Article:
Save or borrow – what determines Russian households’ financial strategies?
AbstractThis paper examines what influences Russian households’ decisions to save and borrow. We use the 2008 data from the 17th round of the Russia Longitudinal Monitoring Survey (RLMS-HSE). Our results show that the determinants of saving and borrowing are not only those suggested by economic theory but also include psychological and sociological considerations: smarter respondents, who are satisfied with their lives and inclined to help other people, are more likely to save. Those who enjoy stable or improving financial conditions and/or are satisfied with them are more likely to save and less likely to borrow. Financial literacy, a factor cited by institutional theory as positive for both saving and borrowing from banks, lost its significance at the onset of the financial crisis. Household income, suggested by economic theory as a basis for choosing a financial strategy, was found to have much less influence on savings and to have a positive influence on borrowing, confirming the rationing theory rather than inter-temporal choice theory. Surprisingly, the fear of job loss does not make people save more, contrary to the precautionary motive.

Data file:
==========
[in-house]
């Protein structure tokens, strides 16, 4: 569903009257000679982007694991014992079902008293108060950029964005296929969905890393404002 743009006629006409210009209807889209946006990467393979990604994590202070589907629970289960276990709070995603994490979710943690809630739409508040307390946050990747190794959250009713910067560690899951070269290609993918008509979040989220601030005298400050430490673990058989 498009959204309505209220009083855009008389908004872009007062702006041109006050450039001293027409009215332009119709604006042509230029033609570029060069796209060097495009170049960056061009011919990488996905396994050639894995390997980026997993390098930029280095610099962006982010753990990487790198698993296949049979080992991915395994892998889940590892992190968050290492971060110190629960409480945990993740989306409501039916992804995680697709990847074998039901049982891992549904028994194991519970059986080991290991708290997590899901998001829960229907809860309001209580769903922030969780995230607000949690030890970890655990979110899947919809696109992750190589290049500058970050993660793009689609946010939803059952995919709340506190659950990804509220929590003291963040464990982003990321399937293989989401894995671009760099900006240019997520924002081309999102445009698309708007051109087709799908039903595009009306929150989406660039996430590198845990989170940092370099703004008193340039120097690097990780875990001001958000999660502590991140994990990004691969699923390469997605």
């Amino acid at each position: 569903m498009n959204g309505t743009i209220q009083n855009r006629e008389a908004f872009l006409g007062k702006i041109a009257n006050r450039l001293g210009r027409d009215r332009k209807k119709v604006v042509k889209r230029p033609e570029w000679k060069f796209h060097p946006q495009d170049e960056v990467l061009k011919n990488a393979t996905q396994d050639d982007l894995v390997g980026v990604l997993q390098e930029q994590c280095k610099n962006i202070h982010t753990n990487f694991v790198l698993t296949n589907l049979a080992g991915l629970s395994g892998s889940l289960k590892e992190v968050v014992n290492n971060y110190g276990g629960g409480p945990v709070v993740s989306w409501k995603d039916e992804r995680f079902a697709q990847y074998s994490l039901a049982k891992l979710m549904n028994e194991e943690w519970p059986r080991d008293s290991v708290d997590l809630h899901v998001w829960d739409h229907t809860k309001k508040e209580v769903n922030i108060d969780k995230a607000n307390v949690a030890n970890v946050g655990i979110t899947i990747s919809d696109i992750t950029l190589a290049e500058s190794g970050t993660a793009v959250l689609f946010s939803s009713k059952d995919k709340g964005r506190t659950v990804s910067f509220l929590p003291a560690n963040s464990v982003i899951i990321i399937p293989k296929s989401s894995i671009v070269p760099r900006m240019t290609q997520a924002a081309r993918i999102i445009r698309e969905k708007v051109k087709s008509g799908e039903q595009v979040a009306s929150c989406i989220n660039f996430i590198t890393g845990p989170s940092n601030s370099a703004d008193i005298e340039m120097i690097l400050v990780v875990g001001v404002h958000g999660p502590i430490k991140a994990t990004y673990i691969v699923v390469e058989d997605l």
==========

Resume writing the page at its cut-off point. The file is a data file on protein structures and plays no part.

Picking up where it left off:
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Bibliographic InfoPaper provided by Bank of Finland, Institute for Economies in Transition in its series BOFIT Discussion Papers with number 28/2011.
Length: 36 pages
Date of creation: 04 Nov 2011
Date of revision:
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More information through EDIRC
household; Russia; saving; bank loans;
Find related papers by JEL classification:
- D14 - Microeconomics - - Household Behavior - - - Household Saving; Personal Finance
- D91 - Microeconomics - - Intertemporal Choice - - - Intertemporal Household Choice; Life Cycle Models and Saving
- G21 - Financial Economics - - Financial Institutions and Services - - - Banks; Other Depository Institutions; Micro Finance Institutions; Mortgages
This paper has been announced in the following NEP Reports:
- NEP-ALL-2011-11-14 (All new papers)
- NEP-CIS-2011-11-14 (Confederation of Independent States)
- NEP-CWA-2011-11-14 (Central & Western Asia)
- NEP-TRA-2011-11-14 (Transition Economics)
Please report citation or reference errors to , or , if you are the registered author of the cited work, log in to your RePEc Author Service profile, click on "citations" and make appropriate adjustments.:
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